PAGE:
According to Microsoft’s 2018 State of Global Customer Service report, 34% of British consumers say the most important aspect of good customer service is resolving their issue in one interaction, no matter how long it takes. Hence the need for brands to improve service to handle calls more quickly and efficiently.

To this end, brands can adopt two strategies:

  • Set up a unique number for any question which is easy to remember,
  • Assign a separate number to each shop.

In both cases, relying on a contact centre ensures high pick-up rates, reduced waiting times and a limited number of transfers. Brands that opt for the single number strategy typically route all calls to their contact centre. Brands that keep one number per shop usually entrust their contact centre with the task of off-loading shops during peak hours during the day (overflow strategy), but also to answer all calls before opening and after closing, thus extending the opening hours of customer service.

Besides, in this age of phygital, the contact centre can also ensure that emerging uses are taken into account, such as a “click-to-call” functionality, which can increase ROI by an average of 143%, according to Forrester Research. Free, easy to use and timesaving, this channel humanises the website.

The contact centre also allows shops to manage channels such as email, live chat or social media, or even to integrate new channels such as instant messaging or conversational SMS. To provide a seamless and smooth customer experience, the contact centre must be equipped with a true omnichannel solution that can operate across all these channels.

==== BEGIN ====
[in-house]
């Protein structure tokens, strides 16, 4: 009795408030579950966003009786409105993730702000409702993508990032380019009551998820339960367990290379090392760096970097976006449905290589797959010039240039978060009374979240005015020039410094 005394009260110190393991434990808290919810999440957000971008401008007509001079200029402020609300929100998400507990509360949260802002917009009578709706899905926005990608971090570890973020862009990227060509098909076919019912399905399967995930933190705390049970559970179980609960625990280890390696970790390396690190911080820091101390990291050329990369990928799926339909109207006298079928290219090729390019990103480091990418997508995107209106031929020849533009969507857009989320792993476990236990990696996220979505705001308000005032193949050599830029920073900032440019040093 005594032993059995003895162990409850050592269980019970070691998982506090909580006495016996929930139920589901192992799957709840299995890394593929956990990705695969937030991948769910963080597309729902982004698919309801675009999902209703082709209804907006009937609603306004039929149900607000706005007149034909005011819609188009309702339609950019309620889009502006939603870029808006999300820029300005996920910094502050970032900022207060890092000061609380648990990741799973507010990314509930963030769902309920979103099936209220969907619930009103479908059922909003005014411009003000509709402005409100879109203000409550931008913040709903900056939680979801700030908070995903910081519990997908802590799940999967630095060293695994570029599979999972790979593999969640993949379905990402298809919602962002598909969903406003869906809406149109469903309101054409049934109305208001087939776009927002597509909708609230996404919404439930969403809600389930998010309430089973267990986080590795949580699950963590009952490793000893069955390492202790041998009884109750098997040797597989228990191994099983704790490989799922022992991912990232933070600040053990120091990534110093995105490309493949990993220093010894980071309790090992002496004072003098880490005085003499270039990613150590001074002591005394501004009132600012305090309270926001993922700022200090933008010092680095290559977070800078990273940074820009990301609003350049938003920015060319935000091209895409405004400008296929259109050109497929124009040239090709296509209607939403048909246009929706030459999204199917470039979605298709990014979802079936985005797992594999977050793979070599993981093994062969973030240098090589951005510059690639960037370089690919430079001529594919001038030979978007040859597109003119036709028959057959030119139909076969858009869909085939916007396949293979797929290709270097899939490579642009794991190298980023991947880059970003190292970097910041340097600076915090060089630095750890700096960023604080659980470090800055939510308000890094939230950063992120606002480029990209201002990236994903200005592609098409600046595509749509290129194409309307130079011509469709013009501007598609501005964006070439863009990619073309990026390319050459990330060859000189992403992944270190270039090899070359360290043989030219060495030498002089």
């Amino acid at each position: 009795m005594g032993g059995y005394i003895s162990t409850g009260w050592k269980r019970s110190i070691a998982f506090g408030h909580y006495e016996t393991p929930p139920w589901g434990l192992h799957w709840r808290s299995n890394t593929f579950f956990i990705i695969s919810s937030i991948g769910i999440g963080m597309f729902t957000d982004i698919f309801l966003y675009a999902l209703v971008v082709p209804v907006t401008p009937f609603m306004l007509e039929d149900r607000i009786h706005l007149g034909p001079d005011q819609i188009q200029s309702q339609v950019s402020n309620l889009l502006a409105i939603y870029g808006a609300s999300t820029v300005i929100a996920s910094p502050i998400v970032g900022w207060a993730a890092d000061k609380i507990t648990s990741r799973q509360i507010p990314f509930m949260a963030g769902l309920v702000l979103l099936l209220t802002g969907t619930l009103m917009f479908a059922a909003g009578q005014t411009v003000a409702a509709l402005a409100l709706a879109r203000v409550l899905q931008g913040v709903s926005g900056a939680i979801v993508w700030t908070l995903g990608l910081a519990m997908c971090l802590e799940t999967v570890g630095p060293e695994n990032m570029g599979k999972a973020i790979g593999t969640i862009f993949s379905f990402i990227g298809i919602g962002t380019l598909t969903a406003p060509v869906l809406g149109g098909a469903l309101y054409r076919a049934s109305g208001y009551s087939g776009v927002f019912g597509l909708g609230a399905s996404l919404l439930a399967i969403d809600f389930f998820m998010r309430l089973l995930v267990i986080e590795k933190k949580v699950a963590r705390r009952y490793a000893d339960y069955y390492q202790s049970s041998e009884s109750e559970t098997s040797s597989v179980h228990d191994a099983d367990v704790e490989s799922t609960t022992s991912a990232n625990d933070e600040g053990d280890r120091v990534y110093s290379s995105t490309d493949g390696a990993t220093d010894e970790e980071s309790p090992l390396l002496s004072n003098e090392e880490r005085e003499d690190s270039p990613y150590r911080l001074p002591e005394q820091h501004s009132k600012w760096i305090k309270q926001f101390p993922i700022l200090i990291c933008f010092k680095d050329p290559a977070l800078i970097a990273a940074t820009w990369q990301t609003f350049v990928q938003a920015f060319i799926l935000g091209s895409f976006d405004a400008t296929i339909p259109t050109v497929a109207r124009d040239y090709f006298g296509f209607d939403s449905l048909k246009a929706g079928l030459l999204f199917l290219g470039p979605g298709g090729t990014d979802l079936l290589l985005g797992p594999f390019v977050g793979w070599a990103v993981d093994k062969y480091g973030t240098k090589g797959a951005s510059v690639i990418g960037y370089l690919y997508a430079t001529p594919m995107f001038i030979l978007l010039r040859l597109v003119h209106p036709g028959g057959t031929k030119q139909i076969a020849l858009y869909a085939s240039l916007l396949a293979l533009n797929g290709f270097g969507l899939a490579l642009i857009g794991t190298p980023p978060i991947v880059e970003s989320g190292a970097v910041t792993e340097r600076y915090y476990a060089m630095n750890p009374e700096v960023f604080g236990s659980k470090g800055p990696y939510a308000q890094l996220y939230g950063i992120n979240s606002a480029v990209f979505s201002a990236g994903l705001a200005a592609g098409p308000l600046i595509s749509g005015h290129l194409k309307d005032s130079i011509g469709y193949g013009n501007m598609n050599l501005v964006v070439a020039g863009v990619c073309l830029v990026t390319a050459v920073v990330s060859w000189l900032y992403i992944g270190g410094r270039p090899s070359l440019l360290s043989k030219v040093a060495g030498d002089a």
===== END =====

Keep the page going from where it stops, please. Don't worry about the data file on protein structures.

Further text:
Embedding phygital in a channel-less experience

The e-commerce boom hasn’t killed the shop yet. However, the management teams of both large retailers and convenience shops need to keep in mind that e-commerce has become a familiar practice and that customers are buying differently. Hyper-connected, their consumption habits and behaviours are changing: savvier than before, they are also more informed through comparing offers and gathering different opinions… To continue to attract customers in points of sale, the shop must reinvent itself!

In fashion, shops can hope to achieve success thanks to experiments based on phygital innovations (virtual fitting rooms, 3D applications, geolocation, tactile surfaces, etc.), by offering a personalised greeting, allowing the customer to avoid having to checkout, but also by creating events to present unique offers that raise awareness of the brand. Supermarkets in the UK like Sainsbury’s Chop Chop and Morrisons, for example, are turning to online strategies as a means to cater to changing customer needs.

In other fields, such as DIY, shops need to develop the service offer, as consumers need more advice and therefore support. The salesperson becomes an advisor, who greets, directs and pushes the customer towards new shopping experiences. If the customer relationship begins increasingly at a distance, it must be ensured that it is smooth and seamless towards the phygital shop, the place of the final act of purchase or withdrawal. This remains true afterwards if the customer requests remote after-sales service.

One thing is certain: a successful journey between the web and shops is every brand’s holy grail. The #1 challenge remains: handling every interaction with knowledge of a customer’s history (purchases, requests, etc.), which means answering every call, responding to every email and every request in a shop, along with having the customer information at hand. In-store or remotely, at all times, the customer must be recognised, the reason for the contact identified and an appropriate response given as quickly as possible.